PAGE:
The password store (in `~/.password-store) can be in a synced directory (Data) and replace with a symlink. The file is then synced (not using git, which is somewhat tricky when the git file is in a synced directory; syncthing does not understand git and vice versa).
For the time being, I will work with the passFF (but should probably install keepassXC on christine's computer; which is much better integrated and mostly automatic). The advantage of keepassXC over the built-in password manager in Firefox is that the location of the file storage can be selected freely (and thus synced with syncthing and not with Firefox sync).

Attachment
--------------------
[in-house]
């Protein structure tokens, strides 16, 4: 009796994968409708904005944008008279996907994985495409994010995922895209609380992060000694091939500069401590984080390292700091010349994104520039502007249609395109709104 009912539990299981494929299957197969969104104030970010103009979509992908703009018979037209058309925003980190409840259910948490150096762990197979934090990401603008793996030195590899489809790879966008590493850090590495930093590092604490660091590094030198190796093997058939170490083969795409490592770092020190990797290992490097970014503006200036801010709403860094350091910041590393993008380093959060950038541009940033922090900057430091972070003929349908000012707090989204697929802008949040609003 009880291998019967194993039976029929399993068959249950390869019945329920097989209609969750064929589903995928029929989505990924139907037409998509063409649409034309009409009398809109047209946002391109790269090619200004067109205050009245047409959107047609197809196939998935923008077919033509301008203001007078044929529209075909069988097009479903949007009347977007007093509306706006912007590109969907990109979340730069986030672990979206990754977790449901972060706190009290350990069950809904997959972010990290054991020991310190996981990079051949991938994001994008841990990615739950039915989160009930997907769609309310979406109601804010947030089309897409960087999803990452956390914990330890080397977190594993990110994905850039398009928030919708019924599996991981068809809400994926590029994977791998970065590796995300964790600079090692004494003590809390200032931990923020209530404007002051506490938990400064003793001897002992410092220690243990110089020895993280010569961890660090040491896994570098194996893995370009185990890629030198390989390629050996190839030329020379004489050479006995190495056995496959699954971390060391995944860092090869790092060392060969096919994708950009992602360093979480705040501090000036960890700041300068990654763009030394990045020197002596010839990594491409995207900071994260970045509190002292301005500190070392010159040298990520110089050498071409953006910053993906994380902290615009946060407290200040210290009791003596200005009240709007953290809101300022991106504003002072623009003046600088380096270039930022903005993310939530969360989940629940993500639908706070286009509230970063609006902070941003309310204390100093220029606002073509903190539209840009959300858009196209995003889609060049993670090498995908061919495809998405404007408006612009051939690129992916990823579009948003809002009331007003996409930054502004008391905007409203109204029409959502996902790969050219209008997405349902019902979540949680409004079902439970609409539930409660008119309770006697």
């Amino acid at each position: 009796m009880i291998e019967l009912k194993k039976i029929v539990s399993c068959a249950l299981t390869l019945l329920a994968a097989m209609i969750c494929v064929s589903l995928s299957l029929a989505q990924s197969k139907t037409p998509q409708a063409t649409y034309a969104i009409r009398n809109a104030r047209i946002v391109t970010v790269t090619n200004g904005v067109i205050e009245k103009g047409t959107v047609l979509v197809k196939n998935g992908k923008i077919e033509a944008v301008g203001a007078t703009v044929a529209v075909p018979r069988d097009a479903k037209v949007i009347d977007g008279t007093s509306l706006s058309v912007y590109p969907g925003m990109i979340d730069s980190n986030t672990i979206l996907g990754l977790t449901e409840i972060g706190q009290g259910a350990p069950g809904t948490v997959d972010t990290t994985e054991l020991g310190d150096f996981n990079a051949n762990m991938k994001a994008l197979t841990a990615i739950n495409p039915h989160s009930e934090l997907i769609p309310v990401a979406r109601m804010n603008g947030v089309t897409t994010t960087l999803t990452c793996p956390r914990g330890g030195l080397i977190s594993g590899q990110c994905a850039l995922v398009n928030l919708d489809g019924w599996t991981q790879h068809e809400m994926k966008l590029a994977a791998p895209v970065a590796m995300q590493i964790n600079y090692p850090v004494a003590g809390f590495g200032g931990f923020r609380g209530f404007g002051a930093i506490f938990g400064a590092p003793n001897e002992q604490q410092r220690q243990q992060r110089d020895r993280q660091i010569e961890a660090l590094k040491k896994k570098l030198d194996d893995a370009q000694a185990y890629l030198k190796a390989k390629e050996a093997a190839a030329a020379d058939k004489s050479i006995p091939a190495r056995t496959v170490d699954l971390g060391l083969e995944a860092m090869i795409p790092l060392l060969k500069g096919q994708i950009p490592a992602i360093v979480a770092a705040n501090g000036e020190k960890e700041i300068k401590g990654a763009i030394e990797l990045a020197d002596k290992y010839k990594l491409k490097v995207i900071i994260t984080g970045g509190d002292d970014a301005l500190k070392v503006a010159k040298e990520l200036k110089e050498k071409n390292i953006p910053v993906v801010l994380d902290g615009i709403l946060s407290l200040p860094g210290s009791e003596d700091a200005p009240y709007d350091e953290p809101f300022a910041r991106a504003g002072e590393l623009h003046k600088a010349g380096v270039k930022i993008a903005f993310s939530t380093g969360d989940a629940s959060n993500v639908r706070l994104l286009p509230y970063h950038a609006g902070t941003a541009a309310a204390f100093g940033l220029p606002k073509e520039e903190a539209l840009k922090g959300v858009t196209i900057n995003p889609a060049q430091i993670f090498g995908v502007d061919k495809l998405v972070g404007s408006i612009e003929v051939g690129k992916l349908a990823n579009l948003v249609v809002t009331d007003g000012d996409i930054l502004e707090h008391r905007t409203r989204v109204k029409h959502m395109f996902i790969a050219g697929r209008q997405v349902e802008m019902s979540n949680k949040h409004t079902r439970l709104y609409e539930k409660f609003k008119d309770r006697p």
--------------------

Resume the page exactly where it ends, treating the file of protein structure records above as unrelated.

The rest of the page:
There seem to be a android version for password: https://android-password-store.github.io/docs/users/release-channels
missing: export from firefox and import (attention: passwords in plain text!)
I guess I am forced to use both, the Unix password and keepassXC; the first for improved security and independence from a company, the second for the improved integration with Firefox. PassFF is an option, but too cumbersome to add new keywords (questionable argument!) - perhaps once the keywords are installed...
For Christine, keepass should be all what is needed.
Open: can I use pass to fill the key for keepass? is a simple key and a keyfile which is not synced or synced in a different partition a sufficient protection for web keywords.
The important passwords are those for: - email accounts (which can be used to retrieve a lost password) - bank accounts - accounts which allow orders (e.g. amazon, pollini)
Those would have to be stored in pass.
Produced with SGG on with master5.dtpl.